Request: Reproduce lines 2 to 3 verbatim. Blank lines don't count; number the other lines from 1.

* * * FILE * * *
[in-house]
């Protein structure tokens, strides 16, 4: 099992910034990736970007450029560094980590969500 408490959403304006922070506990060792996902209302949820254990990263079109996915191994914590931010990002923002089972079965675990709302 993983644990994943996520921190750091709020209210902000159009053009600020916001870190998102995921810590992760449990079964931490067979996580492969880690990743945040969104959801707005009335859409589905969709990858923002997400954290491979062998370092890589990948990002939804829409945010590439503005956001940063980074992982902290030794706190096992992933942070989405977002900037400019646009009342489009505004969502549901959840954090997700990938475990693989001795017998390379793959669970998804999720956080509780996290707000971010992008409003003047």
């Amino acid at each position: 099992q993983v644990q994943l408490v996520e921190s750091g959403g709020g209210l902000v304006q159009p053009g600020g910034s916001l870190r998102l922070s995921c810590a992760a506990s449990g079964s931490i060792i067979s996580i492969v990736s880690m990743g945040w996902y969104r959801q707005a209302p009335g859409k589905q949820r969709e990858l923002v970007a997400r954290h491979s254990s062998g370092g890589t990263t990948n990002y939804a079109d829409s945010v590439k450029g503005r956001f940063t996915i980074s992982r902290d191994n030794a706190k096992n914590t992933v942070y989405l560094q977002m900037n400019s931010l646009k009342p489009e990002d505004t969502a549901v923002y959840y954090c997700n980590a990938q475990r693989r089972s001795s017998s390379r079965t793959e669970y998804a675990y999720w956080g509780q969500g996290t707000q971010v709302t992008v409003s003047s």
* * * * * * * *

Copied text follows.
């Protein structure tokens, strides 16, 4: 099992910034990736970007450029560094980590969500 408490959403304006922070506990060792996902209302949820254990990263079109996915191994914590931010990002923002089972079965675990709302 993983644990994943996520921190750091709020209210902000159009053009600020916001870190998102995921810590992760449990079964931490067979996580492969880690990743945040969104959801707005009335859409589905969709990858923002997400954290491979062998370092890589990948990002939804829409945010590439503005956001940063980074992982902290030794706190096992992933942070989405977002900037400019646009009342489009505004969502549901959840954090997700990938475990693989001795017998390379793959669970998804999720956080509780996290707000971010992008409003003047």
């Amino acid at each position: 099992q993983v644990q994943l408490v996520e921190s750091g959403g709020g209210l902000v304006q159009p053009g600020g910034s916001l870190r998102l922070s995921c810590a992760a506990s449990g079964s931490i060792i067979s996580i492969v990736s880690m990743g945040w996902y969104r959801q707005a209302p009335g859409k589905q949820r969709e990858l923002v970007a997400r954290h491979s254990s062998g370092g890589t990263t990948n990002y939804a079109d829409s945010v590439k450029g503005r956001f940063t996915i980074s992982r902290d191994n030794a706190k096992n914590t992933v942070y989405l560094q977002m900037n400019s931010l646009k009342p489009e990002d505004t969502a549901v923002y959840y954090c997700n980590a990938q475990r693989r089972s001795s017998s390379r079965t793959e669970y998804a675990y999720w956080g509780q969500g996290t707000q971010v709302t992008v409003s003047s």